5 Things You Need To Know Before Launching An ETF


Although this may seem like an obvious point, many asset managers and new issuers often see it as a given that their new fund will simply gather assets once it is released and available on the exchange of their choosing. Unfortunately, this is rarely the case. New ETF issuers need to build a strong team and have a concerted branding, marketing, PR, and sales strategy in place before their new fund launches. While it is possible to tack on such strategies to an existing fund that has already launched, it can prove much more difficult to gain traction and mindshare with the newsworthy launch date already receding into the past.


2) Getting onto platforms can be a chicken-and-egg problem: RIA education may be the key


Gaining assets under management is the top priority for issuers of a new ETF, and one of the best ways to accomplish this is to get onto a wire house or robo-advisor platform, gaining access to the hundreds of thousands of investors they represent. There’s just one problem: most platforms require a long track record, with substantial minimum AUM and liquidity requirements to boot. The challenge, then, becomes how to gain those assets under management.


One important way to accomplish this is by offering ample research material for RIAs. With robust explanatory whitepapers or investment cases, an RIA is far more likely to recommend a new ETF to a client if it fits their investment objectives. Such materials also can serve as excellent support documents for ETF salespeople as they make their rounds.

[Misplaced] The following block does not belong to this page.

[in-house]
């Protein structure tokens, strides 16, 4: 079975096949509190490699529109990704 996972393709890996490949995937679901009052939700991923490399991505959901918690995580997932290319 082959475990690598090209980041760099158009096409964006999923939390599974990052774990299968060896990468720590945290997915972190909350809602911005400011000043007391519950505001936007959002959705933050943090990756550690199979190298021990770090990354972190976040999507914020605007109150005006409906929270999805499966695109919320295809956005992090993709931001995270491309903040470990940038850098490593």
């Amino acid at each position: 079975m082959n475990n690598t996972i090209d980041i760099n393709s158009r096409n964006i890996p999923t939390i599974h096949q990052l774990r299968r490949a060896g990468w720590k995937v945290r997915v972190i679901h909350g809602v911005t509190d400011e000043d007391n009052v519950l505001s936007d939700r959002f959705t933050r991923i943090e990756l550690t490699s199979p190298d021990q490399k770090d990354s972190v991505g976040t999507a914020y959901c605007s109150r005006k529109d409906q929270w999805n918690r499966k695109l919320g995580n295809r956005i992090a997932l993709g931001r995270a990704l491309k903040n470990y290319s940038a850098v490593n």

1) A Killer ETF concept is not enough (timing, timing, timing!)


HACK—The Cyber Security ETF—came up again and again throughout the conference. The fund was launched in late 2014 and—seemingly out of nowhere—has already drummed up more than $1 billion in assets under management, a rare feat that just 15% of all ETFs achieve. Panelists throughout the conference were quick to stress that HACK represents the exception, not the rule. But what hasn’t been as prevalent in the headlines is HACK’s direct competitor, CIBR, the First Trust Nasdaq CEA Cybersecurity ETF, which has garnered a comparatively paltry $91 million in AUM. Although $91 million is nothing to sneeze at in the ETF world, CIBR was launched about 8 months too late to ride the groundswell of fear and investor interest that followed the wave of hacking scandals at the end of 2014.


In other words, being first to a market niche can be helpful, even the key to success, but perfectly timing an ETF’s release can be a tricky business indeed. With the benefit of hindsight it’s easy to say that HACK’s release timing was a tactical master stroke, but it also benefited substantially from another factor: luck.

So there you have them: five of the most important things to know for issuers looking to launch a new ETF. Some of them may fall into the “conventional wisdom” category, while others may be new to most in the ETF space, but it’s safe to say that they’re all worth taking into consideration, especially if your firm is taking the plunge and launching a new fund.


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